Bundesliga 2021/22: How RB Leipzig hit four to crush Dortmund’s title dream – tactical analysis
The Bundesliga top-four clash between Borussia Dortmund and RB Leipzig was played on Saturday, it was very good for Domenico Tedesco’s side as they beat their opponents 4-1, which might be slightly unexpected considering the hosts were placing second in the league. However, tactically, Leipzig were impressive because their pressing was well-drilled to limit the threat of the opponents. They were willing to give the ball to the opponents while using smart and clever pressing to trigger counter-attacks in the game.
After an unsuccessful first half against Köln with a back four, in this game, Marco Rose went for a 3-4-2-1 formation. Marius Wolf was given a chance again to prove himself as he started ahead of Giovanni Reyna and Julian Brandt, he supported Erling Håland with Marco Reus. With a back three formed by Emre Can dropping into the right centre-back position, Rose might want to have more numbers in the centre but that was not effective in this game.
Leipzig were experiencing a small injury crisis in the midfield positions as both Tyler Adams and Amadou Haidara were unavailable for this game. Tedesco opted for a 5-3-2 formation which was slightly different from the 5-2-1-2 he used before – Dani Olmo was deployed as an 8 instead supporting the striker as a 10, and this minor tactical tweak achieved good strategical advantages to help the team without possession.
Careful Leipzig pressing
As we explained in the above, Leipzig’s shape was very different from the one they used as usual, this was not a 5-2-1-2 without possession, and the numbers did mean something.
Let’s see how the 5-2-1-2 of Leipzig functioned before, although this game was slightly different as Köln was playing with a back four. However, Leipzig were pressing high on the pitch as the strikers could orient themselves towards the centre-backs. They could lead the press, being aggressive to jump to force the opposition to play. Meanwhile, the task to cover the opposition 6 was mostly Olmo’s job, as he was on Elles Skhiri in the above image.
But against Dortmund, a stronger side with more quality in spaces behind, Tedesco decided to use a rather careful approach without possession. They lowered the engagement line and changed the shape to keep the lines more compact vertically, so the defensive organization was more controlled.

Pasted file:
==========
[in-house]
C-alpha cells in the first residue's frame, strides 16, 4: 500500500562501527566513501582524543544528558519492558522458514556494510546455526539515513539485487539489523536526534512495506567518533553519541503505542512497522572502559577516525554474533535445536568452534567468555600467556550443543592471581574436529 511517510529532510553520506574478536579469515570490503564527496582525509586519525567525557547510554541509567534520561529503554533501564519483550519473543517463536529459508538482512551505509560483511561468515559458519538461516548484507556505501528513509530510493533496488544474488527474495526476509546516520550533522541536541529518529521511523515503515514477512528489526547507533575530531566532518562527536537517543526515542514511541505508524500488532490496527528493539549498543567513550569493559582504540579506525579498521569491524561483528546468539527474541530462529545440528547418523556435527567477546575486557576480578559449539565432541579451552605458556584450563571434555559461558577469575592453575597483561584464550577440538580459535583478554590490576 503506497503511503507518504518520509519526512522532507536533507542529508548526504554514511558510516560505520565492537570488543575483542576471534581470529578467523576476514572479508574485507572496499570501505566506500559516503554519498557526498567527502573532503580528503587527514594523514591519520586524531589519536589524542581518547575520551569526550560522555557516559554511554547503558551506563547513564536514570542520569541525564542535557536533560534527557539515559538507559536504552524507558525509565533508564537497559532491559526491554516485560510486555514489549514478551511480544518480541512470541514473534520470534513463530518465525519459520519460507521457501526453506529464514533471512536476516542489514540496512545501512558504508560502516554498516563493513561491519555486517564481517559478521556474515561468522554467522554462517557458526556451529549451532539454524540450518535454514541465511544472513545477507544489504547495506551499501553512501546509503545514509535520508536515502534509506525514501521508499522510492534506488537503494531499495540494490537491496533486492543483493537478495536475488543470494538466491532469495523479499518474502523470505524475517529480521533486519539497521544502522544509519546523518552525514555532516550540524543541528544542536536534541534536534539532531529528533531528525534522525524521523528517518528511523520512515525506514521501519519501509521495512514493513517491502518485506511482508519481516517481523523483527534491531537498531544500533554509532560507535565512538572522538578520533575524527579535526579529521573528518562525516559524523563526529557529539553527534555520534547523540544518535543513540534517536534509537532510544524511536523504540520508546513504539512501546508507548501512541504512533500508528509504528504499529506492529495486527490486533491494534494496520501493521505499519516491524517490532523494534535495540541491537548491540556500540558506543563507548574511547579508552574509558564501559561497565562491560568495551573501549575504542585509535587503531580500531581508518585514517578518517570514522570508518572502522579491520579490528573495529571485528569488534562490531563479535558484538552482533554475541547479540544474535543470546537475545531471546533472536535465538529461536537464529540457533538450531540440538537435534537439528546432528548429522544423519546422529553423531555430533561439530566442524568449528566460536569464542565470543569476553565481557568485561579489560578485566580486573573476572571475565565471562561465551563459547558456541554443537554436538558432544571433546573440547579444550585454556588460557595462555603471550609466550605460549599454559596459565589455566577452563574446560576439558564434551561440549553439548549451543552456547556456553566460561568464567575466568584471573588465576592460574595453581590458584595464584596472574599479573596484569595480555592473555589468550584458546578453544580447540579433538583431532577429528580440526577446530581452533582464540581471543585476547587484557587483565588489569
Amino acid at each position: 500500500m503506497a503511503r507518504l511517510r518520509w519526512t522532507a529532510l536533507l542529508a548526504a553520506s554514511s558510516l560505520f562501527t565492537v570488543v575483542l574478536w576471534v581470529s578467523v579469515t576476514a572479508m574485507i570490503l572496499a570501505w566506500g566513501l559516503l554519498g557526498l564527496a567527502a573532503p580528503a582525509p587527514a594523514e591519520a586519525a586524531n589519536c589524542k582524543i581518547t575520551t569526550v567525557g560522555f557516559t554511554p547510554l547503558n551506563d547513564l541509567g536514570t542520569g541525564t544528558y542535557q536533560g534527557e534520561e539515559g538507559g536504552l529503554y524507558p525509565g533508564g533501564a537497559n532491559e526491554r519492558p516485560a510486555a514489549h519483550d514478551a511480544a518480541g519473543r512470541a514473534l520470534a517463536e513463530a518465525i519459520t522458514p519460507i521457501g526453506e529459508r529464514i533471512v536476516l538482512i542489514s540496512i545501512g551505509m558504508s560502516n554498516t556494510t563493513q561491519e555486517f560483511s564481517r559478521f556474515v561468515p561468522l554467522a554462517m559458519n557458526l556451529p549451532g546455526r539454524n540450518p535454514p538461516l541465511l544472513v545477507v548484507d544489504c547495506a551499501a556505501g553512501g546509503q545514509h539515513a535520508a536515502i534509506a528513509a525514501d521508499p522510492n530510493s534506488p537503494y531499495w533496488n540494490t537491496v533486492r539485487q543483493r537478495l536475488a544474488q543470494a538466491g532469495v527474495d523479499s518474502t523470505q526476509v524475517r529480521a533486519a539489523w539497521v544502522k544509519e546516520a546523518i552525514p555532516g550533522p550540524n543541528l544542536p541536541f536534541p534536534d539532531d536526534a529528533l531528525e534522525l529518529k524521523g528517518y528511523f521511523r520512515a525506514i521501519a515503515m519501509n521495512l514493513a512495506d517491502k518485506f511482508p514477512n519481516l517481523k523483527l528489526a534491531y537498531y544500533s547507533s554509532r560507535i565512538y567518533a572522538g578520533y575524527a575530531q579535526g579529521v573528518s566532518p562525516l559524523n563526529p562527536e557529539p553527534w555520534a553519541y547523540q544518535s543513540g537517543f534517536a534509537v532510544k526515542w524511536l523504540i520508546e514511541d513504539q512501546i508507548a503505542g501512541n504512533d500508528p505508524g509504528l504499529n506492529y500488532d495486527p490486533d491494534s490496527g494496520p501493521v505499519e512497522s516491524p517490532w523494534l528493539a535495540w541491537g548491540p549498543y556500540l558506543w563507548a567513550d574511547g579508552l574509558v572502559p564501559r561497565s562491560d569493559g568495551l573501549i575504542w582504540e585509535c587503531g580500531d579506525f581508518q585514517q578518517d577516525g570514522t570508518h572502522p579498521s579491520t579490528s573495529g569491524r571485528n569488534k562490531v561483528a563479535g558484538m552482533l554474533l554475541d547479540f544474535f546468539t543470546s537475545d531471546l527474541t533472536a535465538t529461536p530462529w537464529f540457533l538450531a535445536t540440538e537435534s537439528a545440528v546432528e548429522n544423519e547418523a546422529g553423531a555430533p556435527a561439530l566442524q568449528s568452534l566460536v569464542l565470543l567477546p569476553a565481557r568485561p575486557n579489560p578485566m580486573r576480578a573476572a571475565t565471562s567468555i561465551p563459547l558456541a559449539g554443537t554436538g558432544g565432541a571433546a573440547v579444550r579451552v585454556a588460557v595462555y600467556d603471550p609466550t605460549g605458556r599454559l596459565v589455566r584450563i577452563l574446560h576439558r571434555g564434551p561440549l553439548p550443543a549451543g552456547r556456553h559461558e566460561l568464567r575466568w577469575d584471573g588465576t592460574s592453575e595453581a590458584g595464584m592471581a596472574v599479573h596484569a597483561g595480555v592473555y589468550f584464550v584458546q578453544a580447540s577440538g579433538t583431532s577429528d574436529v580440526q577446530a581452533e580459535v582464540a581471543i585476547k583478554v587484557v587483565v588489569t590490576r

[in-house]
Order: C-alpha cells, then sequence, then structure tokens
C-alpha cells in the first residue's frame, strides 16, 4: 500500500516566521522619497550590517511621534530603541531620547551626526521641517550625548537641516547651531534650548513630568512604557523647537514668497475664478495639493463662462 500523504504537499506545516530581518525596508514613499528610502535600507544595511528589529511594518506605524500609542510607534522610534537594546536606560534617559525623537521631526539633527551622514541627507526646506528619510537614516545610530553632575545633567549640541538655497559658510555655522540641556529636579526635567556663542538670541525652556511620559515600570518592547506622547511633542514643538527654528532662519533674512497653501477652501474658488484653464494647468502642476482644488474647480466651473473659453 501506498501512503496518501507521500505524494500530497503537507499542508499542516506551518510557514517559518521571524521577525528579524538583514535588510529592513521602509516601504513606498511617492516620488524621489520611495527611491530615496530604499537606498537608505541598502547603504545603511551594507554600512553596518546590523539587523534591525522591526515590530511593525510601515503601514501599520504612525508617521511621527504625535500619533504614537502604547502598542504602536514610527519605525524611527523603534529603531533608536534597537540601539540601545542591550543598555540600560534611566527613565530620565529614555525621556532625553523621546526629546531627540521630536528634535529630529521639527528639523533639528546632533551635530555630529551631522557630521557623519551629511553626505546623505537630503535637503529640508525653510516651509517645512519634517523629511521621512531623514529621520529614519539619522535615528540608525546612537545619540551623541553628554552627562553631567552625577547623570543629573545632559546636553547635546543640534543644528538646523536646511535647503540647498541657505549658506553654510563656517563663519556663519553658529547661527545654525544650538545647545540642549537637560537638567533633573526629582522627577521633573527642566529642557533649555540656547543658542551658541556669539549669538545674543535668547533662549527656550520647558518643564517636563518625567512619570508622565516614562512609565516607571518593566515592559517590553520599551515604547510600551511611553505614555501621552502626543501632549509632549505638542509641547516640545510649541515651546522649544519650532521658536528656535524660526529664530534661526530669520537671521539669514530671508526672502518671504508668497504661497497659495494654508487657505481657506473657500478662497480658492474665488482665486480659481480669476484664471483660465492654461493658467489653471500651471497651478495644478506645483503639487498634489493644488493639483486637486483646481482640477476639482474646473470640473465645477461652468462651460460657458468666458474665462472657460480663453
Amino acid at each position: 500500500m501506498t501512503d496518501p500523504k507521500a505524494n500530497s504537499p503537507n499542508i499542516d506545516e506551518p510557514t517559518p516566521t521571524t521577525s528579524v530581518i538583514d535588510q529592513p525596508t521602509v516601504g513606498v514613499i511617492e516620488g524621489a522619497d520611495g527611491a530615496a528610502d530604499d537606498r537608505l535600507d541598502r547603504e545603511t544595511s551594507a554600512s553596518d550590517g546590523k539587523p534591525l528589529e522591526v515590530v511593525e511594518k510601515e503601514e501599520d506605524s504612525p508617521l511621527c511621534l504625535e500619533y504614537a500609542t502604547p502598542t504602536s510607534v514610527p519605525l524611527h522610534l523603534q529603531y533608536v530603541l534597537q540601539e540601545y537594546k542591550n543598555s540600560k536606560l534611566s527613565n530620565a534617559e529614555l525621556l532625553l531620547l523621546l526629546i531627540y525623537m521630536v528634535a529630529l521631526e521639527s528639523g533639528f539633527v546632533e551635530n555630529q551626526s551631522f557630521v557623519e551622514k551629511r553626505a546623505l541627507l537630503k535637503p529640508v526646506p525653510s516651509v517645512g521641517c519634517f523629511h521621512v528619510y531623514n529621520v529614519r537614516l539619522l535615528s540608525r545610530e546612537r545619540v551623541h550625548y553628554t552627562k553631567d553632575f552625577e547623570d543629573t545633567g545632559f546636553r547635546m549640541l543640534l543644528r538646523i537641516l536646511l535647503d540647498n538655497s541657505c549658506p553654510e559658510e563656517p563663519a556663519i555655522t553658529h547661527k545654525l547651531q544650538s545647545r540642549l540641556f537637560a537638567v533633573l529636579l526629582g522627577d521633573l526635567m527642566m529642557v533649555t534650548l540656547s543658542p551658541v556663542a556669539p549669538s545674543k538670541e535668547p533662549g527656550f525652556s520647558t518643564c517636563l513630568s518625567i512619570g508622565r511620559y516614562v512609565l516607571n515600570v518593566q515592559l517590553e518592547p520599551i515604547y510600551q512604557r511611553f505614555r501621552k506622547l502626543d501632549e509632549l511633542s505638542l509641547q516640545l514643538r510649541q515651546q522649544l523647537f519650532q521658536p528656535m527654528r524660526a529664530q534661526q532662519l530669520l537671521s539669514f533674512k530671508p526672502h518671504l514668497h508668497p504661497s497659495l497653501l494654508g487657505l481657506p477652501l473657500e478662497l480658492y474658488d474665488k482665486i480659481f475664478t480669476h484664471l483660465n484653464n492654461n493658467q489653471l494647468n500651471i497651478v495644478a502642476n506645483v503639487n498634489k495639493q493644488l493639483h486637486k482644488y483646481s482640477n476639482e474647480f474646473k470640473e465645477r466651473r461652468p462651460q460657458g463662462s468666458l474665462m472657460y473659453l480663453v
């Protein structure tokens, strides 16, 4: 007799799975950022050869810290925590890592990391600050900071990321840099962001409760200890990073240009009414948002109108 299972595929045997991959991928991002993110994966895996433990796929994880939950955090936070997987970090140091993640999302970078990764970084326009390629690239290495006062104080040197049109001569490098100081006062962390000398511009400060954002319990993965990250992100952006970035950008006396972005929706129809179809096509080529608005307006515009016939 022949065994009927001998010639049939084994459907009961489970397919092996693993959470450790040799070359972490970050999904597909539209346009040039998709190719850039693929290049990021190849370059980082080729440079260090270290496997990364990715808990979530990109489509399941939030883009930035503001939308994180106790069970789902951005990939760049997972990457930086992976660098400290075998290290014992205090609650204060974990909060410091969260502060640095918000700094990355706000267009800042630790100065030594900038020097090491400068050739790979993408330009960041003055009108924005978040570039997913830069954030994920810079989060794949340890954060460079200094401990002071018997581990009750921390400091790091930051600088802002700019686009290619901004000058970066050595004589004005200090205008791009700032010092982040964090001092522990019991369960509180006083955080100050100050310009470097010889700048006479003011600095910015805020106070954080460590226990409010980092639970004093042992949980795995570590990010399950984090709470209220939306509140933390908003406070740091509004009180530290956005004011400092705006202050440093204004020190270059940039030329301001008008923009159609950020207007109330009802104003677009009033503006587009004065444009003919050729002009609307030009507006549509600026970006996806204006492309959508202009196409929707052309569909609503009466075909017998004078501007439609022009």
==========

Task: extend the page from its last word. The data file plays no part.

The above image outlines the 5-3-2 pressing of Leipzig and how it limited Dortmund’s attack. In this game, the strikers had a very clear duty, which was to limit Axel Witsel’s room to receive. That means they should not be too high to press the centre-backs, and rather be closer with the second line so Dortmund could not play inside them. On some occasions, Jude Bellingham was able to receive outside of the formation but Leipzig could respond by Konrad Laimer’s jumping out to press as well. Since the strikers were very disciplined, the 6 – Kevin Kampl could stay a bit deeper and that was important for him to minimize Marco Reus’ space, who liked to drop slightly from his position to play behind the midfield.
Meanwhile, Leipzig calculated the risk of letting Dortmund defenders have the ball. They were happy to let Can play given that the former Liverpool player could not threaten the defence. Can was also prone to commit individual errors, so it was like a trap when they lured Dortmund to go to Can and net them in the blue zone, by Olmo jumping out to press. When that happened, the ball near the striker should be patient and keep Witsel under his shadow, while the other striker, which is André Silva above, should jump out to press Matt Hummels so they cut the circulation flow of Dortmund’s attack.
We have some game examples to illustrate the situations. Here, Dortmund looked like to use their 3v2 advantage in the first line as Can received, but they never really break the line because Leipzig strikers were deep. When Can received, the Leipzig communication was very clear – Silva knew he was going to cover Witsel, not jumping out to press, the outside and Olmo was clear about his job was to jump out to press Can.